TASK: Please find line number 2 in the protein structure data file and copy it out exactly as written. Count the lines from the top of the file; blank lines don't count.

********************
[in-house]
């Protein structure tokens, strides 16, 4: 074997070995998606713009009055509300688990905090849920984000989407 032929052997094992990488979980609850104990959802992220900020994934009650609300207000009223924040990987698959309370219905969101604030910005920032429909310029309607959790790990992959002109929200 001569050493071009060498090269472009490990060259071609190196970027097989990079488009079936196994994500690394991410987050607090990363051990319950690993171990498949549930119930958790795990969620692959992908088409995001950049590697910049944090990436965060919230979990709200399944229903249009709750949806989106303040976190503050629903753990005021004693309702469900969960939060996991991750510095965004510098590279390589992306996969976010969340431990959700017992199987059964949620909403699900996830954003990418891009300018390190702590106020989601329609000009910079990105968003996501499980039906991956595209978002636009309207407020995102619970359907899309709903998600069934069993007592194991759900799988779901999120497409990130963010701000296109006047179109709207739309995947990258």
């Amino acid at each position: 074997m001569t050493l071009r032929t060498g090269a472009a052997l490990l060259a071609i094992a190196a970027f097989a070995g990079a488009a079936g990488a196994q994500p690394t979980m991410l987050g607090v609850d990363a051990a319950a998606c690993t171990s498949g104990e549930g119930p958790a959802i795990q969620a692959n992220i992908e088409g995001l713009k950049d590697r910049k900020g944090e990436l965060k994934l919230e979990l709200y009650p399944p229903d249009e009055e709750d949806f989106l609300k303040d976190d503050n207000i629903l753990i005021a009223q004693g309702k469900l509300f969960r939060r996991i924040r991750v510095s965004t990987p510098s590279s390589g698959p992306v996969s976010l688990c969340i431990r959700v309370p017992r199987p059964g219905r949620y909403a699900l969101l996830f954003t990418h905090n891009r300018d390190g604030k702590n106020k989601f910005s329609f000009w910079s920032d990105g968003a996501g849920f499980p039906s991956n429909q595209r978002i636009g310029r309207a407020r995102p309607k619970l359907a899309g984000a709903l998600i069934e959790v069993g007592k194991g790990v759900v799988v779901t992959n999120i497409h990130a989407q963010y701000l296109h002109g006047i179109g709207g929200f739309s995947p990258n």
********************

């Protein structure tokens, strides 16, 4: 074997070995998606713009009055509300688990905090849920984000989407 032929052997094992990488979980609850104990959802992220900020994934009650609300207000009223924040990987698959309370219905969101604030910005920032429909310029309607959790790990992959002109929200 001569050493071009060498090269472009490990060259071609190196970027097989990079488009079936196994994500690394991410987050607090990363051990319950690993171990498949549930119930958790795990969620692959992908088409995001950049590697910049944090990436965060919230979990709200399944229903249009709750949806989106303040976190503050629903753990005021004693309702469900969960939060996991991750510095965004510098590279390589992306996969976010969340431990959700017992199987059964949620909403699900996830954003990418891009300018390190702590106020989601329609000009910079990105968003996501499980039906991956595209978002636009309207407020995102619970359907899309709903998600069934069993007592194991759900799988779901999120497409990130963010701000296109006047179109709207739309995947990258």